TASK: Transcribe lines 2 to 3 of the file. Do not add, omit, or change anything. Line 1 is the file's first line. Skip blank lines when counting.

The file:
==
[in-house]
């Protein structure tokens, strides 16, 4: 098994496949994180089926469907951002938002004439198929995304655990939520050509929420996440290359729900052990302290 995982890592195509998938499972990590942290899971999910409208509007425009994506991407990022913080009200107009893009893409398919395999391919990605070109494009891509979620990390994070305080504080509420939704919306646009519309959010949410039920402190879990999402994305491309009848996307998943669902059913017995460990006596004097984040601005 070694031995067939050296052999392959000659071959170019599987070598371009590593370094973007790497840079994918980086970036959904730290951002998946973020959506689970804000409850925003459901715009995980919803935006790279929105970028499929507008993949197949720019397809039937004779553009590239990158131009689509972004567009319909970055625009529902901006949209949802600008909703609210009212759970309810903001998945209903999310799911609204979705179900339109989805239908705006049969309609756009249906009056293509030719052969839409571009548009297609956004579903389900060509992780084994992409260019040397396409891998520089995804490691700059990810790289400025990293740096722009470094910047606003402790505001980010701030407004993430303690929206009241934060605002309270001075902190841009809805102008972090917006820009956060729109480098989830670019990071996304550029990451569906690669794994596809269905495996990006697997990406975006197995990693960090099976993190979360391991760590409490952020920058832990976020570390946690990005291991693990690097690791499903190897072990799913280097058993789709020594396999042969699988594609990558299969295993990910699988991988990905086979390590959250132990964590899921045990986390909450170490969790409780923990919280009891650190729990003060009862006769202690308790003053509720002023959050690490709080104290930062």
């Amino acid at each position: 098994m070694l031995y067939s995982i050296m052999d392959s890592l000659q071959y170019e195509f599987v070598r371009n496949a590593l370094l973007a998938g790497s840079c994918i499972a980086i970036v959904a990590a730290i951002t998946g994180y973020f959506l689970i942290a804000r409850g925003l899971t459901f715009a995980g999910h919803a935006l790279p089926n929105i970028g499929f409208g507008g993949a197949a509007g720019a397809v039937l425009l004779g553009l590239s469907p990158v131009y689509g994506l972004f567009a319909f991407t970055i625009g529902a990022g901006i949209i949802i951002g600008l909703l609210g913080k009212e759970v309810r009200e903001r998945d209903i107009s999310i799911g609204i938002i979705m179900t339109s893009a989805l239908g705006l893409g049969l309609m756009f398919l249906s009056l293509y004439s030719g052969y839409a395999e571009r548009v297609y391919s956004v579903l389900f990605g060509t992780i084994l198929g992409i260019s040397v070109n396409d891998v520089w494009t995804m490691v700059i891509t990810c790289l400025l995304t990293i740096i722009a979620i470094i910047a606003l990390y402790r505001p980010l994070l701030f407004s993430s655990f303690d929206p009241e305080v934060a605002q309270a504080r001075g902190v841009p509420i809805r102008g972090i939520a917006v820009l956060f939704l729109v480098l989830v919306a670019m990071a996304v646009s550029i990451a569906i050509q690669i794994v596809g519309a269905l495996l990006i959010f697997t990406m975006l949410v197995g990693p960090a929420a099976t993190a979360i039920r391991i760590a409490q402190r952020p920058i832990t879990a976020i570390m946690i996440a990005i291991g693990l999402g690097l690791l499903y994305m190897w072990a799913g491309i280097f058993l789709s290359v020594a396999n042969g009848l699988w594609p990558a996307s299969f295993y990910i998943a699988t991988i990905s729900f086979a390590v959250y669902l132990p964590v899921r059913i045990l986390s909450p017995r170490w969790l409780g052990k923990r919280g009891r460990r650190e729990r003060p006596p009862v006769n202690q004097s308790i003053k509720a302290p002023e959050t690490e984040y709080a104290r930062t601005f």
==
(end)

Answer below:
């Protein structure tokens, strides 16, 4: 098994496949994180089926469907951002938002004439198929995304655990939520050509929420996440290359729900052990302290 995982890592195509998938499972990590942290899971999910409208509007425009994506991407990022913080009200107009893009893409398919395999391919990605070109494009891509979620990390994070305080504080509420939704919306646009519309959010949410039920402190879990999402994305491309009848996307998943669902059913017995460990006596004097984040601005 070694031995067939050296052999392959000659071959170019599987070598371009590593370094973007790497840079994918980086970036959904730290951002998946973020959506689970804000409850925003459901715009995980919803935006790279929105970028499929507008993949197949720019397809039937004779553009590239990158131009689509972004567009319909970055625009529902901006949209949802600008909703609210009212759970309810903001998945209903999310799911609204979705179900339109989805239908705006049969309609756009249906009056293509030719052969839409571009548009297609956004579903389900060509992780084994992409260019040397396409891998520089995804490691700059990810790289400025990293740096722009470094910047606003402790505001980010701030407004993430303690929206009241934060605002309270001075902190841009809805102008972090917006820009956060729109480098989830670019990071996304550029990451569906690669794994596809269905495996990006697997990406975006197995990693960090099976993190979360391991760590409490952020920058832990976020570390946690990005291991693990690097690791499903190897072990799913280097058993789709020594396999042969699988594609990558299969295993990910699988991988990905086979390590959250132990964590899921045990986390909450170490969790409780923990919280009891650190729990003060009862006769202690308790003053509720002023959050690490709080104290930062």
């Amino acid at each position: 098994m070694l031995y067939s995982i050296m052999d392959s890592l000659q071959y170019e195509f599987v070598r371009n496949a590593l370094l973007a998938g790497s840079c994918i499972a980086i970036v959904a990590a730290i951002t998946g994180y973020f959506l689970i942290a804000r409850g925003l899971t459901f715009a995980g999910h919803a935006l790279p089926n929105i970028g499929f409208g507008g993949a197949a509007g720019a397809v039937l425009l004779g553009l590239s469907p990158v131009y689509g994506l972004f567009a319909f991407t970055i625009g529902a990022g901006i949209i949802i951002g600008l909703l609210g913080k009212e759970v309810r009200e903001r998945d209903i107009s999310i799911g609204i938002i979705m179900t339109s893009a989805l239908g705006l893409g049969l309609m756009f398919l249906s009056l293509y004439s030719g052969y839409a395999e571009r548009v297609y391919s956004v579903l389900f990605g060509t992780i084994l198929g992409i260019s040397v070109n396409d891998v520089w494009t995804m490691v700059i891509t990810c790289l400025l995304t990293i740096i722009a979620i470094i910047a606003l990390y402790r505001p980010l994070l701030f407004s993430s655990f303690d929206p009241e305080v934060a605002q309270a504080r001075g902190v841009p509420i809805r102008g972090i939520a917006v820009l956060f939704l729109v480098l989830v919306a670019m990071a996304v646009s550029i990451a569906i050509q690669i794994v596809g519309a269905l495996l990006i959010f697997t990406m975006l949410v197995g990693p960090a929420a099976t993190a979360i039920r391991i760590a409490q402190r952020p920058i832990t879990a976020i570390m946690i996440a990005i291991g693990l999402g690097l690791l499903y994305m190897w072990a799913g491309i280097f058993l789709s290359v020594a396999n042969g009848l699988w594609p990558a996307s299969f295993y990910i998943a699988t991988i990905s729900f086979a390590v959250y669902l132990p964590v899921r059913i045990l986390s909450p017995r170490w969790l409780g052990k923990r919280g009891r460990r650190e729990r003060p006596p009862v006769n202690q004097s308790i003053k509720a302290p002023e959050t690490e984040y709080a104290r930062t601005f």